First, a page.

The primary weak-spot is the now-dated looking InControl Touch infotainment system with a 10-in display. While it does use high-powered Meridian audio, known for excellent performance, the mapping and overall look/feel seems a bit dated compared to the competition.
On-board navigation is standard as is support for AM/FM/XM satellite radio, mp3, CD and Bluetooth streaming audio. While the navigation system is rather intuitive, the mapping system and overall bland look to the screen, are in need of an update.
Its seats are quite comfortable and provide excellent support, even on road trips. Rear seating is also very good for two adults, with ample leg and headroom as well as a comfy middle armrest.
Trackhawk: Cutting to the chase, the Trackhawk feels like an SUV dragster. From the growl of its sweet-sounding exhaust to the sheer exhilaration one experiences when you smash the pedal to the metal – pure adrenaline. There simply is not a faster SUV in production, today. You’ll see 60 miles per hour in well under 4 seconds and the quarter-mile in under 12 seconds. The best part is just how manageable the vehicle stays while driving it hard. The exhaust notes beckon you to push it hard.
As far as handling goes, the Trackhawk feels quite nimble, despite its weight. Jeep has done a great job of giving it solid cornering ability. You’ll find the Brembo brakes help it come to a hard stop in no time at all.
There’s a very empowering feeling one gets while driving the Trackhawk. It seems so silly to your sensibilities yet oh so much fun. You’ll look for reasons to drive it. Look for reasons to pass other cars. It’s a comfortable Jeep experience that will make grown men giggle like little girls, once they feel its acceleration.
Of course, all of this fun comes at a premium when it comes to fuel consumption. While the EPA rating is 11 around town and up to 17 on the highway, we averaged only around 12 mpg overall during our week with it. Then again, if you’re buying a 707 horsepower vehicle, you’re not buying it to save on fuel.
F-Pace SVR: While the F-Pace doesn’t have the power of the Trackhawk, it’s not a slow vehicle by and stretch. What it lacks in power, it sort of makes up for in the drama from its glorious exhaust. If there’s one thing Jag knows how to do, is create the best-sounding exhaust notes going. Inside, there’s a toggle switch that opens up exhaust baffles to allow its full growl unleash. You’ll hear it roar and spit during downshifts. There’s really nothing quite like it. It simply sounds pissed off. And we love it. It’ll pass most other vehicles with ease, get you to 60 in about 4-seconds flat and run the quarter-mile in the low 12-second range.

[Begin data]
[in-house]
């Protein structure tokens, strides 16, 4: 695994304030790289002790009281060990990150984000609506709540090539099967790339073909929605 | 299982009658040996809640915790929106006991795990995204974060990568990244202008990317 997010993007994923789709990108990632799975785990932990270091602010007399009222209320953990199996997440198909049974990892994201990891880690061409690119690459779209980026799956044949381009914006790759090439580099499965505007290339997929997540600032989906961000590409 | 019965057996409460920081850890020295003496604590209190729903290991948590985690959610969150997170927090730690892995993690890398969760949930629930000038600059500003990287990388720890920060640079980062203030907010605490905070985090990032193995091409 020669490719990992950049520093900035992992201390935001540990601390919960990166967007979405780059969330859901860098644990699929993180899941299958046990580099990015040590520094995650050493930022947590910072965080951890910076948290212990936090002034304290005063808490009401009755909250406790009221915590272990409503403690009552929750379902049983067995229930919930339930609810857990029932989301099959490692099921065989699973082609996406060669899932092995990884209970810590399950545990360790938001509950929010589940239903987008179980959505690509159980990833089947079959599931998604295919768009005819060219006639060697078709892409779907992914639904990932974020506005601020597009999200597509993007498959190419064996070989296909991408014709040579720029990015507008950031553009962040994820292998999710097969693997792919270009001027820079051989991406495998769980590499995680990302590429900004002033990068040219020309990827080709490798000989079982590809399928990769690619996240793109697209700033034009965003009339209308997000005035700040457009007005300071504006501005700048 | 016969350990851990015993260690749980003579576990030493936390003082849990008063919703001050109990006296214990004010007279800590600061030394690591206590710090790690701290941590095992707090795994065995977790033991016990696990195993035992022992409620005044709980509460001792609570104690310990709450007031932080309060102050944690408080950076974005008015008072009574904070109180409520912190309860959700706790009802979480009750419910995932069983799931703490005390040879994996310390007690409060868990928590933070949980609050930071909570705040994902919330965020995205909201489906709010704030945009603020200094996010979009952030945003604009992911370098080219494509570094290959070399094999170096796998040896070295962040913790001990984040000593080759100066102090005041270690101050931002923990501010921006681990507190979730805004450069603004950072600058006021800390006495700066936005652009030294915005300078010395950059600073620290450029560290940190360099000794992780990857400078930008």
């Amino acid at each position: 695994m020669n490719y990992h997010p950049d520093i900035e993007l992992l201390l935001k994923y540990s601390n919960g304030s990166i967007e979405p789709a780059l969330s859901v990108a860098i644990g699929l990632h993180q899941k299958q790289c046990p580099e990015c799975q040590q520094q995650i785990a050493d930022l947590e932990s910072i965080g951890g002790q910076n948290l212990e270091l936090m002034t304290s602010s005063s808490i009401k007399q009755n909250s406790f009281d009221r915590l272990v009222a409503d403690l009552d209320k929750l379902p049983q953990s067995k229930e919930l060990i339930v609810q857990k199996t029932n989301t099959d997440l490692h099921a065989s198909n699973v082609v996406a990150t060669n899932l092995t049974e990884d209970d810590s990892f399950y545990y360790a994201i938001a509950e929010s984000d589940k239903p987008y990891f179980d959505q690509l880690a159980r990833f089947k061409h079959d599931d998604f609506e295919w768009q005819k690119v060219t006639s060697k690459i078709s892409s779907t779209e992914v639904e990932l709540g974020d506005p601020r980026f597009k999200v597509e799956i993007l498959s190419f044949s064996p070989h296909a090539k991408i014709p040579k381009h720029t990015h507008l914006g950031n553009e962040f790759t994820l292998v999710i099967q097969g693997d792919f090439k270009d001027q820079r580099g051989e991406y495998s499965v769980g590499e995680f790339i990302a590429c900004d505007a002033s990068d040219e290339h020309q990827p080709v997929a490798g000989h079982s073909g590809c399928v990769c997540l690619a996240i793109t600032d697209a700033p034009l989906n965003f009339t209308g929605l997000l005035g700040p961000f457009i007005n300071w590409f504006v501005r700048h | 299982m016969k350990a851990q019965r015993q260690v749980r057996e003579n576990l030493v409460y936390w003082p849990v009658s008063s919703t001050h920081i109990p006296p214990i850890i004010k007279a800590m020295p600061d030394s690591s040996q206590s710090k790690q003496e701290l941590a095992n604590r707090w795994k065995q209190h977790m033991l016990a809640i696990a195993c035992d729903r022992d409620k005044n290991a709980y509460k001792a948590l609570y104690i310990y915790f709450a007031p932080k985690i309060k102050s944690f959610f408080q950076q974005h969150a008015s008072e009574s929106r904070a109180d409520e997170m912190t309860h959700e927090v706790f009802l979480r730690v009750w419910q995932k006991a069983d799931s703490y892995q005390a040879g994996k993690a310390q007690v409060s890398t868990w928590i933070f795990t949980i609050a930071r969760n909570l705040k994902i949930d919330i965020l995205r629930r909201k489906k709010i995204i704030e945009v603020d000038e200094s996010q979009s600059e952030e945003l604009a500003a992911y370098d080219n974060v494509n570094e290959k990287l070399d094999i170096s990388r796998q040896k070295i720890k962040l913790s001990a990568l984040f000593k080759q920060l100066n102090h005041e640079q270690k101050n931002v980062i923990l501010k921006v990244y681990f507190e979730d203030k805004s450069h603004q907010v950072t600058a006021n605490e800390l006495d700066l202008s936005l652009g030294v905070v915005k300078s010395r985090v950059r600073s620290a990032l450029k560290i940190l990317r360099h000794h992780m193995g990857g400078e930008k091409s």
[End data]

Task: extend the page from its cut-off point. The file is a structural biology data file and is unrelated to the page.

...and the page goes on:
It doesn’t have as hard of a ride as the Trackhawk and that’s what helps make it a bit more civil to drive around town. But when you need the power, you’ll find that he SVR can send 100 percent of its power to the rear wheels which we really love. It handles corners like a champ with minimal body roll. It does have some under-braking, however.
As far as fuel economy is concerned, the EPA rates it at 16 around town and up to 22 on the highway. However, in our week with it, we averaged about 18 combined. Yes, we fully admit that we had a hard time keeping our foot “out of it”.
There are some easy takeaways in this head-to-head. First, the Trackhawk is definitely the one to pick, if you’re a power-junkie and want the fastest SUV going with some good creature comforts. There simply is not a faster stock SUV anywhere. Yes, it’s silly, and yes maybe even “stupid” but it’s a “stupid” we love and are delighted that Jeep has it in production. It’s squarely aimed at gear heads and car buffs. It’s unapologetically brazen and we hope that never changes. It lives up to its “Trackhawk” moniker and over-delivers for what it’s designed to do.
Meanwhile, the Jaguar F-Pace SVR shares some similar driving dynamics as the Jeep Trackhawk in that it’s a supercharged V8 experience but it’s going to appeal to those who perhaps want things a bit more civilized. Better fuel economy perhaps looks a little more “hip” to drive to the Opera. It has a bit more rear leg-room as well.
While looks are subjective, the thought for many, of driving a stylish English SUV with gobs of power sublime exhaust notes and still haul the family around, has a strong appeal.
No matter if you pick the outright brawn of the Trackhawk or the bit more civilized F-Pace SVR, you can’t go wrong. The prices of our test vehicles were each around $90,000 dollars.
Performance winner: Jeep Trackhawk
Styling winner: Jaguar F-Pace SVR
Interior quality winner: Jaguar F-Pace SVR
Handling winner: Jeep Trackhawk
Braking winner: Jeep Trackhawk
Fuel economy winner: Jaguar F-Pace SVR